Monday was "Walpurgis", or bonfire night. The bonfire is suppose to ward off witches, and as Will has pointed out, after the bonfire there are absolutely no witches in Stockholm. It also marks the beginning of Spring and gymnasium graduation, even though seniors still have a few weeks of classes. In any case there are bonfire and spring choral singing all over the city, including one on Robin's practice soccer field 200 meters from here. But going to that would be too easy. So we took a series of buses, past other bonfires, to Skansen. Skansen is an "open air museum", much like Sturbridge Village in Massachusetts. We arrived just as the fire was being lite. Will and Robin think it was actually smaller then the rally bonfire at Dartmouth. The wood was stacked up "tepee" style, about a dozen feet (3-4 meters) tall. Once the fire was roaring a choral group sang a lot of traditional Spring songs on a near by stage. The song, of course, were in Swedish which we did not understand. Next a folk music group called "Ranarim" came on. They were a lot of fun - even though we still have no idea what they said.

Tuesday was May Day. I searched the web to find out where there were rallies in town, but couldn't I came up with a lot of photos of last year's, with lots of red flag and marching workers of the world, but didn't find anything about this year.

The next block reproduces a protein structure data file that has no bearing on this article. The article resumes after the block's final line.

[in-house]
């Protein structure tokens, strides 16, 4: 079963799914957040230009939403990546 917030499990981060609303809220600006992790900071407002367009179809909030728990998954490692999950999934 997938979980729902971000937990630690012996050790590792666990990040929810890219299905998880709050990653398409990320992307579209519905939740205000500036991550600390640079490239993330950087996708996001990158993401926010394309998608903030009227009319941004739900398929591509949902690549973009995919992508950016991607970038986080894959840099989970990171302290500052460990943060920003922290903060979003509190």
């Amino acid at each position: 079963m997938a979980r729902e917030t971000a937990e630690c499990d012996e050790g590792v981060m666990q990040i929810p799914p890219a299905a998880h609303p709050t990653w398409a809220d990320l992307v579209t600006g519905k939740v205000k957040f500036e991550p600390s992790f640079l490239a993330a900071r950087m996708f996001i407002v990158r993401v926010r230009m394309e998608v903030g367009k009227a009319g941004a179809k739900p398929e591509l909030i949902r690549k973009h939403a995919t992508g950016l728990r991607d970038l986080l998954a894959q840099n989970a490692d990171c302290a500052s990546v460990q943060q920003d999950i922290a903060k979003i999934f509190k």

In the evening Will, Kristina and I went to Jazz club in downtown. The group had three women who rotated the role of lead guitar and singer. They were from Canada, so we could actually follow the words. They were good and a lot of fun to listen to.

Back to school and work today.


Old Greenhouse

Old Greenhouse Top

New Greenhouse

Robin on the Lion
at Karl XII park

Stockholm at Night from Skansen

Robin at the Bonfire

Will at the Bonfire

Before you arrive in Sweden ...

So if you are coming to Sweden what are the things you should know? Well, I guess maybe we should start with money. The basic unit is call the "Kronor" - which means "Crown". Sweden is one of the few countries which didn't adopt the Euro, but I think there is now some fixed exchange rate between them. The kronor is worth 15 cents, or one dollar is worth 6.68 kronor. This is what you want to bear in mind. That 100 kronor bill is worth 15 dollars. You can figure out everything based on that. Prices are a bit more then Hanover, but less then New York City, maybe like Boston.

The kronor is subdivided into a in 100 öre. But do not worry about these too much. I have only seen a 50 öre coin, and that was at the grocery store when buying something by weight. They will weigh something calculate the price to the last öre, and then round it down to the nearest 50 öre.